Literature in Lockdown is a special blog series in which our students share what they’re reading whilst face-to-face teaching is suspended at YSJU. In this post, Megan Sales discusses her initial reading of Margaret Atwood’s The Handmaid’s Tale as a reflection of our own life under lockdown.
A few months ago, my Father lent me The Handmaid’s Tale coupled with high praise and an insistence that I read it. You may recoil with horror when I reveal that I had never heard nor read any of Margaret Atwood’s work until the adaptation of The Handmaid’s Tale was released a few years ago – equally you may be in the same position as me. Either way, this book was fantastic. From the moment I idly picked it up to flick through the first few pages, I could not put it down. The story follows the Handmaid, Offred, living in a dystopian society taken over by religious extremists. An infertility crisis enables The Republic of Gilead to take over, forcing people into certain roles. As one of the few fertile women, Offred is taken from her family to be repeatedly raped in the hopes that she can produce children for the commander that essentially owns her. Atwood’s character is entirely convincing, her reactions plausible, within reach and in conjunction with the world’s affairs today – her story is completely and utterly harrowing.
I have heard fragments of how The Handmaid’s Tale is beginning to ring true in America, but I am not well enough versed in as much to make a comment. The book resonated with me for a different reason though. The primary reason being just how within reach a dystopian society feels at this moment, how I found myself relating to this character in ways I never thought I would. As a parent myself – to a daughter a similar age to Offred’s- some areas of this book haunted me and, in a way, still do. The week before the Lockdown order was officially given my daughter was still attending nursery and as the week progressed an anxiety crept upon me. The final day she attended when I went to pick her up, I can only describe as Offred does:
“I went to pick my daughter up from school. I drove with exaggerated care.” (pg.183)
That surreal feeling when everything is seemingly falling apart around you, the uncertainty of what is to come. Atwood’s portrayal is utterly convincing, the smallest details plausible – real even.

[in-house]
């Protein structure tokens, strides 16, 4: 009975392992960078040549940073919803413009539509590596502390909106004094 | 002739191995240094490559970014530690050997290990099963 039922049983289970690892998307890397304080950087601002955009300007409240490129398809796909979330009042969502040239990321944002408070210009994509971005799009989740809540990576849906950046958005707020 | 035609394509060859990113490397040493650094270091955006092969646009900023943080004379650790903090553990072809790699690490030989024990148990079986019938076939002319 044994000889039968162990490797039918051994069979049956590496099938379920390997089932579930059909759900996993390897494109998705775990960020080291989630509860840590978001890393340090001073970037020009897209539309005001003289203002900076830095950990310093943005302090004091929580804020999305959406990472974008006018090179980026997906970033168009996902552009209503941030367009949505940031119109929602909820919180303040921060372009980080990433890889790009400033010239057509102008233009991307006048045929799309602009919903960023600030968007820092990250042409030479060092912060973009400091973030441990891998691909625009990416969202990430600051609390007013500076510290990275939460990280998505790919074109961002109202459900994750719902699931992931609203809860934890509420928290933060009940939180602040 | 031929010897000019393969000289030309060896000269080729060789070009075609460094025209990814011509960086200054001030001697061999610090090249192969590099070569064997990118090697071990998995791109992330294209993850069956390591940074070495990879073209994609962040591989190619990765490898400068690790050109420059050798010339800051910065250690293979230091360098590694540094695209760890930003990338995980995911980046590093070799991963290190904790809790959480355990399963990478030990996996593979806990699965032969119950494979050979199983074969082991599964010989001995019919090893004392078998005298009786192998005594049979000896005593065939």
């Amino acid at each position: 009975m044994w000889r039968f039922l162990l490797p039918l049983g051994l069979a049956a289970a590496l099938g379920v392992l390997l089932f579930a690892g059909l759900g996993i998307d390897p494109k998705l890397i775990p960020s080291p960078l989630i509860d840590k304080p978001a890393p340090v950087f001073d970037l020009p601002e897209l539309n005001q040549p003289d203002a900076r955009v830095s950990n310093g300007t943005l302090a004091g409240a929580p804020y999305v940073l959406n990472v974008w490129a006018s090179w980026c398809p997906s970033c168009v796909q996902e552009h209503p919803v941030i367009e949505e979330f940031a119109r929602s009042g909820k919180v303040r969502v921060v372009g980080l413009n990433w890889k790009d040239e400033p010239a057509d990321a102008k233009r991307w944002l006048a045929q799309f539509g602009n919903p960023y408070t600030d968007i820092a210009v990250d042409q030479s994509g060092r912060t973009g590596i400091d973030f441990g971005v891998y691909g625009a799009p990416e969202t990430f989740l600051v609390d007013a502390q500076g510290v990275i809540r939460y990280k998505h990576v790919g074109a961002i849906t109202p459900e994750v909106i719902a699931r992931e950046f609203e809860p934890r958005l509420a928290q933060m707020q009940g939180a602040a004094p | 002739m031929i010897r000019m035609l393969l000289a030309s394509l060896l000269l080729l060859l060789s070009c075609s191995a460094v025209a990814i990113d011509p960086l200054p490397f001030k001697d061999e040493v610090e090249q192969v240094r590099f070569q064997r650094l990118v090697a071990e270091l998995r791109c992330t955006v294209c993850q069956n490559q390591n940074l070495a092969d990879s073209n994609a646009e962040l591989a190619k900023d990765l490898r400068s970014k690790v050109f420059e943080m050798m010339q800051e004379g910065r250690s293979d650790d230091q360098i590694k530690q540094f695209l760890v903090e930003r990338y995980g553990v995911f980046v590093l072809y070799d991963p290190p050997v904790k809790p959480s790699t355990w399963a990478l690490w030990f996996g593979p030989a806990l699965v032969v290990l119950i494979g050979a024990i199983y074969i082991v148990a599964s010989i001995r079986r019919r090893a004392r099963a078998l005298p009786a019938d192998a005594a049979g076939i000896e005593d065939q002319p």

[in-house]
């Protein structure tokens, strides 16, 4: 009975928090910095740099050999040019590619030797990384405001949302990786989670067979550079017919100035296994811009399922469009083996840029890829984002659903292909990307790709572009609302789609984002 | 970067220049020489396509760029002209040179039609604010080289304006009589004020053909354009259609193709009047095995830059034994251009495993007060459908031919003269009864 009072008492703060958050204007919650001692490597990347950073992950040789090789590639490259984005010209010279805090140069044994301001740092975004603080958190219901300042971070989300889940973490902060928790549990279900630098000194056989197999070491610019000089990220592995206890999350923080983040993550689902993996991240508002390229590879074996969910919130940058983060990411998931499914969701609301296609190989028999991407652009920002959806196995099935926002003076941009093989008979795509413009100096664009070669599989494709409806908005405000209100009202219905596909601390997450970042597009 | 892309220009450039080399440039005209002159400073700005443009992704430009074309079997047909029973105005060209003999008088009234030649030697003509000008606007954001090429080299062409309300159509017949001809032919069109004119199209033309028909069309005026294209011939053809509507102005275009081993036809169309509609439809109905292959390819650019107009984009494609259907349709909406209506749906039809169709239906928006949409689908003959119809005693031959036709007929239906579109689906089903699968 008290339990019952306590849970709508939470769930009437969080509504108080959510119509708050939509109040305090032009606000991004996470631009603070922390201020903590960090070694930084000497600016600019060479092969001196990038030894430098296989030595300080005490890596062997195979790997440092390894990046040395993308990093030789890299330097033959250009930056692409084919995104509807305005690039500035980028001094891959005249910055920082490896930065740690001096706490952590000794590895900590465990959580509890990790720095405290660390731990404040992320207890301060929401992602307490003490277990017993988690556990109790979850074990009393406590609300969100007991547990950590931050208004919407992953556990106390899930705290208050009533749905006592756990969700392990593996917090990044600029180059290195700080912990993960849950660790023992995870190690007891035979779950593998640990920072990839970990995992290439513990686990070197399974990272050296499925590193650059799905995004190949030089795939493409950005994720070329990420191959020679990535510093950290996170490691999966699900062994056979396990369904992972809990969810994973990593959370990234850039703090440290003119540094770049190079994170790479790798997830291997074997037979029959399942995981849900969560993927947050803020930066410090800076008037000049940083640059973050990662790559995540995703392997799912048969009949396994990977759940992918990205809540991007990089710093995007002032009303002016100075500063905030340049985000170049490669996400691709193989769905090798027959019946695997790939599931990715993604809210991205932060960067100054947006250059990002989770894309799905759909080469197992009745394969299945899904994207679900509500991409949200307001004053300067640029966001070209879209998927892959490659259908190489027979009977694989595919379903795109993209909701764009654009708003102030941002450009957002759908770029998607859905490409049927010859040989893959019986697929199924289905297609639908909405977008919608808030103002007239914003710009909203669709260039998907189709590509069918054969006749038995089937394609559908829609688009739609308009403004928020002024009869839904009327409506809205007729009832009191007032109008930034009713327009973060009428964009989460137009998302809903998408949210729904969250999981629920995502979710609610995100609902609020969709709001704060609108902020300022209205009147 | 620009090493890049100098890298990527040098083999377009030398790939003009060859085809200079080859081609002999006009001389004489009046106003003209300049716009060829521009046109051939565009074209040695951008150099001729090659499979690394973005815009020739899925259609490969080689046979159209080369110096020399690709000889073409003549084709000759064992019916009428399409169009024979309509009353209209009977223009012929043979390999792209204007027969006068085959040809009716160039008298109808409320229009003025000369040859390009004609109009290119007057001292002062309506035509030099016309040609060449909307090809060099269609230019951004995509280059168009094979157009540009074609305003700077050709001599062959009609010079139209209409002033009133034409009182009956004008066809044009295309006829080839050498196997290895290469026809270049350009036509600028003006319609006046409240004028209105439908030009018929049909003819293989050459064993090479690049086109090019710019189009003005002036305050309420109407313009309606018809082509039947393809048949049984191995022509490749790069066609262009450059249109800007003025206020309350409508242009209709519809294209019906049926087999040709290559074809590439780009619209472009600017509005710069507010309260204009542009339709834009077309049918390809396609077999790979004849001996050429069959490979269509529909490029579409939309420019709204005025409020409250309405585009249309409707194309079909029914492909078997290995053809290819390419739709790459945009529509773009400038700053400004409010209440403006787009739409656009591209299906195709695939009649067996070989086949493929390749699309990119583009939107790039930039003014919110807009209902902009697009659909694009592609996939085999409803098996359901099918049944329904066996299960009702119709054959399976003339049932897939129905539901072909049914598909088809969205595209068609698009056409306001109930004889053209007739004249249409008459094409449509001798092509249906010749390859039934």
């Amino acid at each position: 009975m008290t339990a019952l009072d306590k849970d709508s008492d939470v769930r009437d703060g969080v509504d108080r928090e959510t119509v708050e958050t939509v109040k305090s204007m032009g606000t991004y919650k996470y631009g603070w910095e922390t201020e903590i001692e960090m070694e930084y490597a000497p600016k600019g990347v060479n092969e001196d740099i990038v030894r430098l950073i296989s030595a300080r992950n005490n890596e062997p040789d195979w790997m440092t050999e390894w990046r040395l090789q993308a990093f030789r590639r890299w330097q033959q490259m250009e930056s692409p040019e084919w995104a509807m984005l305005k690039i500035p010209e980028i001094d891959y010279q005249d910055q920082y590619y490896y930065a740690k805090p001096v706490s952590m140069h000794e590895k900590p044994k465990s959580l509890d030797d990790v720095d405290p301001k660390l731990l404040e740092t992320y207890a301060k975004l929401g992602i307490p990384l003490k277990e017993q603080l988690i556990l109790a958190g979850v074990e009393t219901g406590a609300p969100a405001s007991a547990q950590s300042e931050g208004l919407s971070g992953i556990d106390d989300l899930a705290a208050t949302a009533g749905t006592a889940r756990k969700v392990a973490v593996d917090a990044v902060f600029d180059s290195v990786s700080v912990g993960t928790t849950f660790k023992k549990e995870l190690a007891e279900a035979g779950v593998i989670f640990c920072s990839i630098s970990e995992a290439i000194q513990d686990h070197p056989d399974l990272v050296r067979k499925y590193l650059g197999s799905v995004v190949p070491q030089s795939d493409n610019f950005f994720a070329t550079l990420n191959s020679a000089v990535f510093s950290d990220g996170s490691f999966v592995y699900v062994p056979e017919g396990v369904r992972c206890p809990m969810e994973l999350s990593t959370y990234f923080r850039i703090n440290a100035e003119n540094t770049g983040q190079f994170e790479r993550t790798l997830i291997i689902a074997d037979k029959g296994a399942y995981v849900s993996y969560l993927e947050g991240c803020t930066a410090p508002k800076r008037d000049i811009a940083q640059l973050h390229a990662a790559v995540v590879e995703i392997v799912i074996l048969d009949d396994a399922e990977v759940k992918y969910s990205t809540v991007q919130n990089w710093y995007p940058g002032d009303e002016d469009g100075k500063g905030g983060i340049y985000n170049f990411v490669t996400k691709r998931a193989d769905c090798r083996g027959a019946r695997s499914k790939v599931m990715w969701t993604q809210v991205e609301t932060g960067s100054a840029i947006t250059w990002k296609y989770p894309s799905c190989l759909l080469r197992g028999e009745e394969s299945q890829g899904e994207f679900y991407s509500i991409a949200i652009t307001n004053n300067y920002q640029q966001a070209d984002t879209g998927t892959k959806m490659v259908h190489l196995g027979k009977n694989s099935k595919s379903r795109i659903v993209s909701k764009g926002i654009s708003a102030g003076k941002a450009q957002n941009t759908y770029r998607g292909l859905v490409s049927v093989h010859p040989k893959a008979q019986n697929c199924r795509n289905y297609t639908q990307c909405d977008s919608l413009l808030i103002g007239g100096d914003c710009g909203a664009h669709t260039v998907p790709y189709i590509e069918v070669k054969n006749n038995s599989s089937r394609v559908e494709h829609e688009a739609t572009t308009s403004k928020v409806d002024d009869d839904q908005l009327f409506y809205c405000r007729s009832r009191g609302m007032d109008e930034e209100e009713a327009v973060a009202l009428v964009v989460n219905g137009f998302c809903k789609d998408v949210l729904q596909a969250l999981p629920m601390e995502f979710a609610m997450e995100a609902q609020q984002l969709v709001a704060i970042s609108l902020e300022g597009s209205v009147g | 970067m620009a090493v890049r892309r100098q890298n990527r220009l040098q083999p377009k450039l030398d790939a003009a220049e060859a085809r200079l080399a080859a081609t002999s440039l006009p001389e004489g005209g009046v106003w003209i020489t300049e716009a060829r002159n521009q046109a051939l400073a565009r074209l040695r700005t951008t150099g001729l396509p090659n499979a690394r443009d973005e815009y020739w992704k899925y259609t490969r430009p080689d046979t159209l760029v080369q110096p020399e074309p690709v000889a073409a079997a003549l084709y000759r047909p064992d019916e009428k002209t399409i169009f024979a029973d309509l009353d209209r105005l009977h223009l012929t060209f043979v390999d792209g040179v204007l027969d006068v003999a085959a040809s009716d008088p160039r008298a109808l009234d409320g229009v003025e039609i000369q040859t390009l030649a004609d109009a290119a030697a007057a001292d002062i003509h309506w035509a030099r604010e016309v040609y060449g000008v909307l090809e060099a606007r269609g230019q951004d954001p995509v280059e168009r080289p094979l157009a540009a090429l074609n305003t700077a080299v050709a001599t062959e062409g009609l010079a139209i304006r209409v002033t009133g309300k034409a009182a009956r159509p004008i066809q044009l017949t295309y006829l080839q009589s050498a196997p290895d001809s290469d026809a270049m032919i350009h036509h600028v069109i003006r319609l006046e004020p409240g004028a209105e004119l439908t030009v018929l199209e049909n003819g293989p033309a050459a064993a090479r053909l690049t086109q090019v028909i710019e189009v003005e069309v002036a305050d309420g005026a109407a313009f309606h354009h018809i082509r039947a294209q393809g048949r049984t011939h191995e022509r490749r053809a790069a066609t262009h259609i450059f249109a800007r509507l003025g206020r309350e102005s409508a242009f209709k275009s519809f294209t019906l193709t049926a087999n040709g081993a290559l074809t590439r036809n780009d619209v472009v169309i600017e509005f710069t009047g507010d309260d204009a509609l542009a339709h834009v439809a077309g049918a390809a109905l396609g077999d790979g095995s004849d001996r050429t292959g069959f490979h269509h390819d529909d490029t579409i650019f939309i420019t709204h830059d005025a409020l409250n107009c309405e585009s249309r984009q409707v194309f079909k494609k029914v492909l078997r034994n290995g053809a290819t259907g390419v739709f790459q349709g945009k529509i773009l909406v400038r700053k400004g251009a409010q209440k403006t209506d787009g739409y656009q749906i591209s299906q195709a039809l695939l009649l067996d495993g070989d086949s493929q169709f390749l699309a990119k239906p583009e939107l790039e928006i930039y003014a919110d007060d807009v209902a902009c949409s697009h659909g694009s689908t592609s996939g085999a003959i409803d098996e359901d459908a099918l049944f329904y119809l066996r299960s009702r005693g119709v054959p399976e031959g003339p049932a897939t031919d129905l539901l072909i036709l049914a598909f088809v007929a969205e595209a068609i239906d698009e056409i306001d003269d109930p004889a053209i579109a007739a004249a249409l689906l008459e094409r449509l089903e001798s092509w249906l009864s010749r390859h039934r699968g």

Atwood further creates believable situations from the way in which she captures human mentality. I loved the way in which the following quote captures human nature – the almost selfish response we often give, and later wish we hadn’t given, to situations that do not directly affect ourselves.
“How awful, we would say, and they were, but they were awful without being believable” (pg.66)
This really captured my way of thinking towards COVID-19 around a month ago, even to an extent to present day. How easy it is to read these horror stories – another person, dead. How easy it is to make an idle comment, to be complacent and move along with life until that is the story becomes your own.
I want to make this point; I do not believe that we are in a dystopian society but this book really shed a light over how easily a dystopian society could be reached, the behaviours that me and most likely many others would exhibit. If you had told me before COVID-19 that in a matter of weeks I would be unable to leave the house save for one walk a day or a food shop, that I wouldn’t be able to see my family for an undetermined amount of time, would I have believed you? I think not.
Overall, this book was fascinating to say the least. I truly can’t believe it took me as long as it did to read it. If you haven’t read this book yet – read it. These unprecedented times really do allow a connection that may otherwise have not been reached. History has warned us plenty of times how a crisis can be exploited to gain power. Literature serves to warn us like History – it utilizes our flaws, our nature to give us endless possibilities. Dystopia, therefore, begins to feel eerily close considering the EU now effectively has its first dictatorship in Hungary, with Prime Minister Viktor Orban suspending parliament and ruling by decree with no time limit. Even the UK has exploited this crisis creating the COVID-19 bill. A bill that enables a Doctor to by-pass the coroner to sign a death certificate themselves, that allows only one Doctor to decide whether the mental health legislation powers can detain a patient and a bill that allows Police Officers and Immigration Officers to detain and isolate people. I have only stated a few of the temporary measures in place for the next two years yet the possibilities for exploitation are endless.